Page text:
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RCN announces new industrial action ballot dates

RCN announces new industrial action ballot dates
RCN announces new nursing industrial action ballot dates

The RCN has confirmed that the industrial action ballot will now be held from Thursday 6 October until Wednesday 2 November.

RCN members who are employed by an NHS employer on Agenda for Change terms and conditions will be eligible to vote on whether or not they are prepared to take part in strike action.

Ballot papers will be posted first class on 6 October 2022, and need to be received by Civica (the independent ballot scrutineer) by 12 noon on 2 November.

The RCN has also said that strike action by Royal Mail employees may cause delays to the postal service during the next few months, and so papers should be returned in good time.

Originally planned to be held from 15 September, the ballot was delayed following the death of her Majesty Queen Elizabeth II on 8 September.

Commenting on news of the Queen’s death, RCN chief executive Pat Cullen said: ‘We are deeply saddened by the death of Queen Elizabeth II. She was a dedicated Patron of the Royal College of Nursing with a long connection to the nursing community.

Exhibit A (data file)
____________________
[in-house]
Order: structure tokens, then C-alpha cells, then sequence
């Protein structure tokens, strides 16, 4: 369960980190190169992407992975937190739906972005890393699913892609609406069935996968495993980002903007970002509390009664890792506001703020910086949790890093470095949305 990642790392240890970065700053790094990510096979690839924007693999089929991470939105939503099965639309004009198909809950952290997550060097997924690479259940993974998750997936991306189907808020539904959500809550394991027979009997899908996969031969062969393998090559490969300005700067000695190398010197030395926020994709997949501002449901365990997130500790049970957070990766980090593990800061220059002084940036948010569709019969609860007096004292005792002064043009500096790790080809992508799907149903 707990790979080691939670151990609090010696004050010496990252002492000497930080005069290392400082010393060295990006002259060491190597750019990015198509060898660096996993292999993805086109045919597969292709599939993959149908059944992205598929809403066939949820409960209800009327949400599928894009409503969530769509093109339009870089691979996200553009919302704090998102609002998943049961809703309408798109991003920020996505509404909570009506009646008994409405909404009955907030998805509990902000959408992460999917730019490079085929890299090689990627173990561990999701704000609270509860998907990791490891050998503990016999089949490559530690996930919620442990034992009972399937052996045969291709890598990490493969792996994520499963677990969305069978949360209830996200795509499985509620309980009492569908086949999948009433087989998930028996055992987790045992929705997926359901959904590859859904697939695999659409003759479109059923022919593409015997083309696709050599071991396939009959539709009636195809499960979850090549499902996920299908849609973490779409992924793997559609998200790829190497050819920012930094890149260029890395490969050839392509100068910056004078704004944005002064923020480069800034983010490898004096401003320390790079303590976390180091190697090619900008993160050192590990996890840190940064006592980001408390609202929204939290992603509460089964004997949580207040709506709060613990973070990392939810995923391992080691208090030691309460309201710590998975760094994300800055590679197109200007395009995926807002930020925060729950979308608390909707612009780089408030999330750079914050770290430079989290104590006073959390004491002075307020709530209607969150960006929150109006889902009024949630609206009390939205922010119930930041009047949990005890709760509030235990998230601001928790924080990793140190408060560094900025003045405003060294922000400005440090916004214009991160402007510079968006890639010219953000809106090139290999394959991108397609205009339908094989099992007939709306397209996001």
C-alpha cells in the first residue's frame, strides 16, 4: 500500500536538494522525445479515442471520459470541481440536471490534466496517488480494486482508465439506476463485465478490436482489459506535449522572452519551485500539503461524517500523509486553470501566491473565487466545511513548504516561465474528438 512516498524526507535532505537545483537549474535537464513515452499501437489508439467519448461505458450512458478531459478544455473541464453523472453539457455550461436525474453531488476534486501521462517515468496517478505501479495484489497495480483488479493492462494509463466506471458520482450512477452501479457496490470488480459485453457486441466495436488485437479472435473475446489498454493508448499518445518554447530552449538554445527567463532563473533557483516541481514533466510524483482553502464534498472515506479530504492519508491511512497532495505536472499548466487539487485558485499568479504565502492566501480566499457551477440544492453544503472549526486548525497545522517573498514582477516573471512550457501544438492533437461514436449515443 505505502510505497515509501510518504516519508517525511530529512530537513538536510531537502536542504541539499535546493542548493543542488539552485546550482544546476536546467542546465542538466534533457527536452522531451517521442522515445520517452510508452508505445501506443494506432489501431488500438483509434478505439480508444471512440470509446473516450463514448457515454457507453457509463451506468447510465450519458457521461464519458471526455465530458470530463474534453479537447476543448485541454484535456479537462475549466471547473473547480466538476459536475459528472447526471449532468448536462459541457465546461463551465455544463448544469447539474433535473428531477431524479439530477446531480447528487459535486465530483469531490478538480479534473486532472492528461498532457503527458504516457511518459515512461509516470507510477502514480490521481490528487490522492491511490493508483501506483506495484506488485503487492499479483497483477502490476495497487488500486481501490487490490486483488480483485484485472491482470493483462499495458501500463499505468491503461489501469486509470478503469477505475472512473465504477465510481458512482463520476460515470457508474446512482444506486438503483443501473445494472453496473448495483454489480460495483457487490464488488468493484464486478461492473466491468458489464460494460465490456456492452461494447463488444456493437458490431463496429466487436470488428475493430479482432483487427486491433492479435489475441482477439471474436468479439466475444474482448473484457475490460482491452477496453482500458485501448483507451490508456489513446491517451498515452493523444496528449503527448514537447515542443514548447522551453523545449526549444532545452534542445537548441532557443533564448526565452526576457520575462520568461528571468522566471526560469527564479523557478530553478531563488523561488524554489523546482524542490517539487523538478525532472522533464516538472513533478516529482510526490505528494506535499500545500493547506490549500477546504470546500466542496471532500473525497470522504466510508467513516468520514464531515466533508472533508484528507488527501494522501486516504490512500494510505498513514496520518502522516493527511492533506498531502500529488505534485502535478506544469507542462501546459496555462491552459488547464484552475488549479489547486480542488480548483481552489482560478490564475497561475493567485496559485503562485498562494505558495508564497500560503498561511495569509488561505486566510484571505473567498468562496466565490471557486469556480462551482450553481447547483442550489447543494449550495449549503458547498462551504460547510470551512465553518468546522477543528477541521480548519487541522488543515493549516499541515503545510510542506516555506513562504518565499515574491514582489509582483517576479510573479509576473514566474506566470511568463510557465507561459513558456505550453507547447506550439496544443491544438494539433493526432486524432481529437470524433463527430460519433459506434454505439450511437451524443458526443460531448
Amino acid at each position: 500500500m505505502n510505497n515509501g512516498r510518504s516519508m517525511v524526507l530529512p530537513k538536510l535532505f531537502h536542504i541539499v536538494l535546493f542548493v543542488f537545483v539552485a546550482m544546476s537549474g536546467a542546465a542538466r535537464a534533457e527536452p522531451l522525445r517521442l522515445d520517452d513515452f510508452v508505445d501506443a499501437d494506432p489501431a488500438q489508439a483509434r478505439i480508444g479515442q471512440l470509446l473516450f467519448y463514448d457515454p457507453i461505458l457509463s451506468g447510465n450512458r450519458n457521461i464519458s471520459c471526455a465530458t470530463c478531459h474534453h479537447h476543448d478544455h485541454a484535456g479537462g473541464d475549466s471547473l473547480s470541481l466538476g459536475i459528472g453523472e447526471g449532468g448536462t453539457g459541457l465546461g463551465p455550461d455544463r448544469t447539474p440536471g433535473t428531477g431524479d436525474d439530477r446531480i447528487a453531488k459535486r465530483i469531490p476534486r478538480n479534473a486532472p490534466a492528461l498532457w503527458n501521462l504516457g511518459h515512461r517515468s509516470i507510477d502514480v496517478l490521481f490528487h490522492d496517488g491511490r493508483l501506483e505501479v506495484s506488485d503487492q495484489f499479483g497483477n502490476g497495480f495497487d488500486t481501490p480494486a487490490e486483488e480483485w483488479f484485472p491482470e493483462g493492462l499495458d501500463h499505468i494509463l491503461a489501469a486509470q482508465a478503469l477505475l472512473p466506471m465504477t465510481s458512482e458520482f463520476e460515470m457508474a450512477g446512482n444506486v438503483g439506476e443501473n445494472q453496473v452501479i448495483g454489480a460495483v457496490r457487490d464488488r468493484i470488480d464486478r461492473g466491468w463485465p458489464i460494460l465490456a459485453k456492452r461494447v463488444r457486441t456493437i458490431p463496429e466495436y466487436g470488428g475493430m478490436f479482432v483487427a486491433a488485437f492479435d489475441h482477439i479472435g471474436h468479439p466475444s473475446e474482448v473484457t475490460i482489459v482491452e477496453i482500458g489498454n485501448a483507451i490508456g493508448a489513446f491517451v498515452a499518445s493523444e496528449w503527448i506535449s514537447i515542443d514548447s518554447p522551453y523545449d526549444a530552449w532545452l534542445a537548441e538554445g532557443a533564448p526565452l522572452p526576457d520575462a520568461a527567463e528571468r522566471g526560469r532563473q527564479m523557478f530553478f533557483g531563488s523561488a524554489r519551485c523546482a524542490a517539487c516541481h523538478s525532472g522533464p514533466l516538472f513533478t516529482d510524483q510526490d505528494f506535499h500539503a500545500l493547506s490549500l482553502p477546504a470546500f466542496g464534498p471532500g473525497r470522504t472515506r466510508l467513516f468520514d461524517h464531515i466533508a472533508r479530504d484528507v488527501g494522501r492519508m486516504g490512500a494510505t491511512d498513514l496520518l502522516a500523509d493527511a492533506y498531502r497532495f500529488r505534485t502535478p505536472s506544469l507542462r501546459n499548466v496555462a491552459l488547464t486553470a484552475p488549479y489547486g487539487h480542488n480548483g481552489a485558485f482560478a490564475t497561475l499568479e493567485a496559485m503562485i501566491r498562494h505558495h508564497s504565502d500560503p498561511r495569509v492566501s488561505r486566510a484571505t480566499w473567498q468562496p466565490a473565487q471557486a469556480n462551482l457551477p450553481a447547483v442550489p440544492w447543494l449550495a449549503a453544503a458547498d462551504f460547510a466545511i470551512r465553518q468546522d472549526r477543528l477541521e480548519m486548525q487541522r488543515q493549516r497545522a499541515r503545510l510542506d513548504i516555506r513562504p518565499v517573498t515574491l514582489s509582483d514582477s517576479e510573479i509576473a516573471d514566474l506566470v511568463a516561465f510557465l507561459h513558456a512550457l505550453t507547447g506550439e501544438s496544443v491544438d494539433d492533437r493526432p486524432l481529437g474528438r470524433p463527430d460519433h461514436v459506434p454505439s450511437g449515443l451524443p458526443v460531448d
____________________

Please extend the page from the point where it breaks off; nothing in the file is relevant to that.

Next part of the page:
‘The Queen visited many nursing staff during her reign and will be fondly remembered by those who had the chance to meet and share their experiences with her.

In an email sent to members, a representative of the RCN said: ‘Out of respect, the NHS pay ballot due to open next week will be delayed and campaigning should pause until further notice’.

The ballot, covering over 300,000 members, was called for after members rejected Government proposals for below inflation pay rises for nurses.

Since July, when nurses were offered an average pay rise of 4%, the RCN has been urging its members to take industrial action and to demand a pay rise in line with inflation.

Following the Government’s proposal RCN members in England, Wales, Northern Ireland, and Scotland all voted to go ahead with industrial action ballots after rejecting the pay offer.

Inflation, while it has has fallen from its all time high last month, still stands at 9.9%. This has only deepened concerns felt by many that nurses will be unable to provide for themselves without an adequate pay rise.

However, under Government legislation, in order for any industrial action to be legal not only must a majority of those who vote support the action but a majority of all eligible voters. For this reason the RCN has been warning members that turnout in this October ballot will be essential.